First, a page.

By B.N. Frank
The Federal Communications Commission (FCC) is supposed to protect Americans from the telecom industry. Several years ago, it was labeled a “captured agency” for instead catering to the telecom industry for decades (see 1, 2, 3, 4, 5, 6, 7). Nevertheless, the agency recently ruled in favor of consumers citing their need for “transparency.” Fingers crossed this will start a trend.
From Ars Technica:
FCC says “too bad” to ISPs complaining that listing every fee is too hard
Comcast and other ISPs asked FCC to ditch listing-every-fee rule. FCC says “no.”
The Federal Communications Commission yesterday rejected requests to eliminate an upcoming requirement that Internet service providers list all of their monthly fees.
Five major trade groups representing US broadband providers petitioned the FCC in January to scrap the requirement before it takes effect. In June, Comcast told the FCC that the listing-every-fee rule “impose[s] significant administrative burdens and unnecessary complexity in complying with the broadband label requirements.”
The five trade groups kept up the pressure earlier this month in a meeting with FCC officials and in a filing that complained that listing every fee is too hard. The FCC refused to bend, announcing yesterday that the rules will take effect without major changes.
“Every consumer needs transparent information when making decisions about what Internet service offering makes the most sense for their family or household. No one wants to be hit with charges they didn’t ask for or they did not expect,” FCC Chairwoman Jessica Rosenworcel said.
Yesterday’s order “largely affirms the rules… while making some revisions and clarifications such as modifying provider record-keeping requirements when directing consumers to a label on an alternative sales channel and confirming that providers may state ‘taxes included’ when their price already incorporates taxes,” the FCC said.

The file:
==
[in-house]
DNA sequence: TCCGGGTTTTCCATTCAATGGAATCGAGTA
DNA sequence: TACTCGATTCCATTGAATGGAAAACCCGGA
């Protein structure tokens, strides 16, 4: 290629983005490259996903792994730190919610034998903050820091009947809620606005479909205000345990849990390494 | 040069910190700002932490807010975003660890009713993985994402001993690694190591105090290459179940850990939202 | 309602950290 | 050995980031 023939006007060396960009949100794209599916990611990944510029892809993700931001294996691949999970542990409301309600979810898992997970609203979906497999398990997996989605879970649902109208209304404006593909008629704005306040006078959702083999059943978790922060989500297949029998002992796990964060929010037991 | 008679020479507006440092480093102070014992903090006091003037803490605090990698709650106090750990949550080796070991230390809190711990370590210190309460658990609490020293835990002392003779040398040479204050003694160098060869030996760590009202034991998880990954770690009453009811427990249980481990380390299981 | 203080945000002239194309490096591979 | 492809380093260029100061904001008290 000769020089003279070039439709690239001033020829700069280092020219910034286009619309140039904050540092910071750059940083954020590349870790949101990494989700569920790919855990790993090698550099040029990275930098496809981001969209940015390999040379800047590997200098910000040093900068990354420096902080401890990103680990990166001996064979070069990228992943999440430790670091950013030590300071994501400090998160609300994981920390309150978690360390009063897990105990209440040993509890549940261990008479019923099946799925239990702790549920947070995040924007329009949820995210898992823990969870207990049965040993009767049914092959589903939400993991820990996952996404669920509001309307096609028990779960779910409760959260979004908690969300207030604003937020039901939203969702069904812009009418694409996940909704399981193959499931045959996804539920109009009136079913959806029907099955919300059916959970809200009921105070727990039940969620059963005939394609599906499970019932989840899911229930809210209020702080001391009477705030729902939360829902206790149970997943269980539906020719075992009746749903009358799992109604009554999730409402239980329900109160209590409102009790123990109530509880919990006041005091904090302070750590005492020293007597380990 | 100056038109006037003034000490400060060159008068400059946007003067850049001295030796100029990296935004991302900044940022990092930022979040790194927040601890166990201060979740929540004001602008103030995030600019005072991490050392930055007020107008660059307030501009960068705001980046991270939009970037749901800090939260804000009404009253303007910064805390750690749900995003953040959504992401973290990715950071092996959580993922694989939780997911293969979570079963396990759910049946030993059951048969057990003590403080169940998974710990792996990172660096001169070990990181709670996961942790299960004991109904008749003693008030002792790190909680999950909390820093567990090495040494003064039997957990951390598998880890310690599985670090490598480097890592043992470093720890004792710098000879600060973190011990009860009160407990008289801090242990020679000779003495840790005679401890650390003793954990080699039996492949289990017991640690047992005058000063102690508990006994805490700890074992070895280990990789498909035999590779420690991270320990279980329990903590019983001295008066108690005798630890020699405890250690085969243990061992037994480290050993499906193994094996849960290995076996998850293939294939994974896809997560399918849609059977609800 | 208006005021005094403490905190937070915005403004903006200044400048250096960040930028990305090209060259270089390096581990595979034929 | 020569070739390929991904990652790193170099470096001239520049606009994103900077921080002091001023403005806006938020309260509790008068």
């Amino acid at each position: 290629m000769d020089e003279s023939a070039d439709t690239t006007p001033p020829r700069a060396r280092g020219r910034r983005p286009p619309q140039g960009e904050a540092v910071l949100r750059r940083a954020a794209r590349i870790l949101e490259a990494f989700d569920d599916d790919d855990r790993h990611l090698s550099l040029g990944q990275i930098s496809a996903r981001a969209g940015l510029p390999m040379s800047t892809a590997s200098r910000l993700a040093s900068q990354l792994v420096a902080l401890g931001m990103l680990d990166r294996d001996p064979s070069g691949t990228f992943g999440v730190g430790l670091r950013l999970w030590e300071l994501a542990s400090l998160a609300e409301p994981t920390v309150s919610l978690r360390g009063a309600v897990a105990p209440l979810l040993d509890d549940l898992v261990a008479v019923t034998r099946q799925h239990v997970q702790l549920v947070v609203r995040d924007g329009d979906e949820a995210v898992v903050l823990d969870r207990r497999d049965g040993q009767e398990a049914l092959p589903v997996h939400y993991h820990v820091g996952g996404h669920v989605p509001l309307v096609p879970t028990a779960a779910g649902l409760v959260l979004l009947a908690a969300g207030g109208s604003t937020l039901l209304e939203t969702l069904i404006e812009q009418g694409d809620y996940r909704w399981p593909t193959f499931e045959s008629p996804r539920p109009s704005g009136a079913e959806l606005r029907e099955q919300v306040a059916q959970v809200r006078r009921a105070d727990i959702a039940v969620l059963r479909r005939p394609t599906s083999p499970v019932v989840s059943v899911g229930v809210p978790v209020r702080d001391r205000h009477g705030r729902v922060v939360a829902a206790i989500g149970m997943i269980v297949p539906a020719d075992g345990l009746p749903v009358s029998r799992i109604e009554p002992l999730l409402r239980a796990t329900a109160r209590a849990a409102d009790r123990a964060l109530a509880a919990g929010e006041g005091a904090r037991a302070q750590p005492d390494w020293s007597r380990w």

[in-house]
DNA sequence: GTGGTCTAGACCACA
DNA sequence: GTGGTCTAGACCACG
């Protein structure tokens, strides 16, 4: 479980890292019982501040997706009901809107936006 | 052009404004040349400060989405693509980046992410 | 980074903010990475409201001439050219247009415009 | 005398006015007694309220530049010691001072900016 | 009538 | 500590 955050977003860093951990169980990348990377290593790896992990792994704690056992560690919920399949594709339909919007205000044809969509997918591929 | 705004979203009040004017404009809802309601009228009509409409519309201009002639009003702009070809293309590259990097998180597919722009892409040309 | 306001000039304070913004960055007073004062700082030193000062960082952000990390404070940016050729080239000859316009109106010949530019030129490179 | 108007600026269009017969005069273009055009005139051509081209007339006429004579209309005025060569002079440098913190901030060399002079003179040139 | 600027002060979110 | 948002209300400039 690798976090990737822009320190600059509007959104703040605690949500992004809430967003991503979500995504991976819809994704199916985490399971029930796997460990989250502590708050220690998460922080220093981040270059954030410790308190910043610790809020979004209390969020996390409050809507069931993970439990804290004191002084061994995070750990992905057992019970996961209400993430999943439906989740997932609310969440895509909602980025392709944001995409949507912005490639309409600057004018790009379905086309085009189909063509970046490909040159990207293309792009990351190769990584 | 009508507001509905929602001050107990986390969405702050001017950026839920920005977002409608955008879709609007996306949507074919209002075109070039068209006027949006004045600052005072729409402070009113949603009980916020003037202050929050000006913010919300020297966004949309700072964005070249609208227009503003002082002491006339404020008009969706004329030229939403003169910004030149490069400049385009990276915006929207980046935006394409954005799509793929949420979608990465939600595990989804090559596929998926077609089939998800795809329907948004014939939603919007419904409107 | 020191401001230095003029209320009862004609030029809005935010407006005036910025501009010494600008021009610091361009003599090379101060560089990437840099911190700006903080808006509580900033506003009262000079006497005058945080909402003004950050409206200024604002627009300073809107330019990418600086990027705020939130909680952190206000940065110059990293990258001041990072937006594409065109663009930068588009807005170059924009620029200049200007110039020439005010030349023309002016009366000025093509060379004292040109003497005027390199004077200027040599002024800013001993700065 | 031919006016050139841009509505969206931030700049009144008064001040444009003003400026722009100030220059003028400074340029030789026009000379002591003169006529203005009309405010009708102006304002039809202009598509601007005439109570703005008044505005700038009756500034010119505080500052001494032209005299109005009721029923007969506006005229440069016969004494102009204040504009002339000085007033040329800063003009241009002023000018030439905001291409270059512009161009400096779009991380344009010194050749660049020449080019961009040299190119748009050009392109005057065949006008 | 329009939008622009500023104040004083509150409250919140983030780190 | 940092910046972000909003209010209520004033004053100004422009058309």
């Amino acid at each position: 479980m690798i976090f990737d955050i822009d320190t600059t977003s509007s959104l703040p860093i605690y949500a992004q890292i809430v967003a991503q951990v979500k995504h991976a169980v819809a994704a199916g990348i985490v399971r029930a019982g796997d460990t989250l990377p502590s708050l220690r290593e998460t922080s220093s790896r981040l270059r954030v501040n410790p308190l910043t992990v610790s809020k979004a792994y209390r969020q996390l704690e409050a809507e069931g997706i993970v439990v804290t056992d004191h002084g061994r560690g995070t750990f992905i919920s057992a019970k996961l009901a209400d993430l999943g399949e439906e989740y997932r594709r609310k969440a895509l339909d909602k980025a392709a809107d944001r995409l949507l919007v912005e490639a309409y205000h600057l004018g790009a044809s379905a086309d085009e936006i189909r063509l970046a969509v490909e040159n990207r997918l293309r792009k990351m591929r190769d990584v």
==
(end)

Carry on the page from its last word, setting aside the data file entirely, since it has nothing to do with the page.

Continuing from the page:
ISPs don’t want to list all fees
Comcast and other ISPs objected to a requirement that ISPs “list all recurring monthly fees” including “all charges that providers impose at their discretion, i.e., charges not mandated by a government.” They complained that the rule will force them “to display the pass-through of fees imposed by federal, state, or local government agencies on the consumer broadband label.”
As we’ve previously written, ISPs could simplify billing and comply with the new broadband-labeling rules by including all costs in their advertised rates. That would give potential customers a clearer idea of how much they have to pay each month and save ISPs the trouble of listing every charge that they currently choose to break out separately.
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Rejecting the broadband industry’s request, the FCC order yesterday said:
[W]e affirm our requirement that providers display all monthly fees with respect to broadband service on the label to provide consumers with clear and accurate information about the cost of their broadband service. We thus decline providers’ request that they not disclose those fees or that they instead display an “up to” price for certain fees they choose to pass through to consumers.
Specifically, “providers must itemize the fees they add to base monthly prices, including fees related to government programs they choose to ‘pass through’ to consumers, such as fees related to universal service or regulatory fees,” the FCC said.
The FCC was ordered by Congress to implement broadband-label rules. The FCC is requiring ISPs to display the labels to consumers at the point of sale and include information such as the monthly price, additional fees, introductory rates, data caps, charges for data overages, and performance metrics. The FCC rules aren’t in force yet because they are subject to a federal Office of Management and Budget (OMB) review under the US Paperwork Reduction Act.
FCC pointedly says ISPs can simplify pricing
In its dismissal of the broadband industry’s claims that itemizing fees would be too confusing for customers and too burdensome for providers, the FCC pointedly noted that ISPs are allowed to use a simpler pricing model: